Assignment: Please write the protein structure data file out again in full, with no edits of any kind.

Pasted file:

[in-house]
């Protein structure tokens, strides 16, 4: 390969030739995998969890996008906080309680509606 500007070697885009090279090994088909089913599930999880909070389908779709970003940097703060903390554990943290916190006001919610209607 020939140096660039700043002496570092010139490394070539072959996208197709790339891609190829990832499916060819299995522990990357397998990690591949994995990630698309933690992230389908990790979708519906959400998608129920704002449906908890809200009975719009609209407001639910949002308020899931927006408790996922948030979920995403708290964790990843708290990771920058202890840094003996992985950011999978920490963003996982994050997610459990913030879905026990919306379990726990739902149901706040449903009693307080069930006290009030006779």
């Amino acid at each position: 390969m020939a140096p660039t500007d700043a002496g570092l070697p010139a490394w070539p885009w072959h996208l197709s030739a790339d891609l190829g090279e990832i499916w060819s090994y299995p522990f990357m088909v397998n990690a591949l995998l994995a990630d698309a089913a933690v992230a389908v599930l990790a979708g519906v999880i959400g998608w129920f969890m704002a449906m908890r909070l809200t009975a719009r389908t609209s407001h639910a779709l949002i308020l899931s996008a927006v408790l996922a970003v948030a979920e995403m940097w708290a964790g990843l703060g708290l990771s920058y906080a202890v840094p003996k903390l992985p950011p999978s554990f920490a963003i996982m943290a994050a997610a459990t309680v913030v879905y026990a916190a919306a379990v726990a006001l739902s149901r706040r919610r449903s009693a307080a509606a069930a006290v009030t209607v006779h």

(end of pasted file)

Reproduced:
[in-house]
């Protein structure tokens, strides 16, 4: 390969030739995998969890996008906080309680509606 500007070697885009090279090994088909089913599930999880909070389908779709970003940097703060903390554990943290916190006001919610209607 020939140096660039700043002496570092010139490394070539072959996208197709790339891609190829990832499916060819299995522990990357397998990690591949994995990630698309933690992230389908990790979708519906959400998608129920704002449906908890809200009975719009609209407001639910949002308020899931927006408790996922948030979920995403708290964790990843708290990771920058202890840094003996992985950011999978920490963003996982994050997610459990913030879905026990919306379990726990739902149901706040449903009693307080069930006290009030006779």
């Amino acid at each position: 390969m020939a140096p660039t500007d700043a002496g570092l070697p010139a490394w070539p885009w072959h996208l197709s030739a790339d891609l190829g090279e990832i499916w060819s090994y299995p522990f990357m088909v397998n990690a591949l995998l994995a990630d698309a089913a933690v992230a389908v599930l990790a979708g519906v999880i959400g998608w129920f969890m704002a449906m908890r909070l809200t009975a719009r389908t609209s407001h639910a779709l949002i308020l899931s996008a927006v408790l996922a970003v948030a979920e995403m940097w708290a964790g990843l703060g708290l990771s920058y906080a202890v840094p003996k903390l992985p950011p999978s554990f920490a963003i996982m943290a994050a997610a459990t309680v913030v879905y026990a916190a919306a379990v726990a006001l739902s149901r706040r919610r449903s009693a307080a509606a069930a006290v009030t209607v006779h």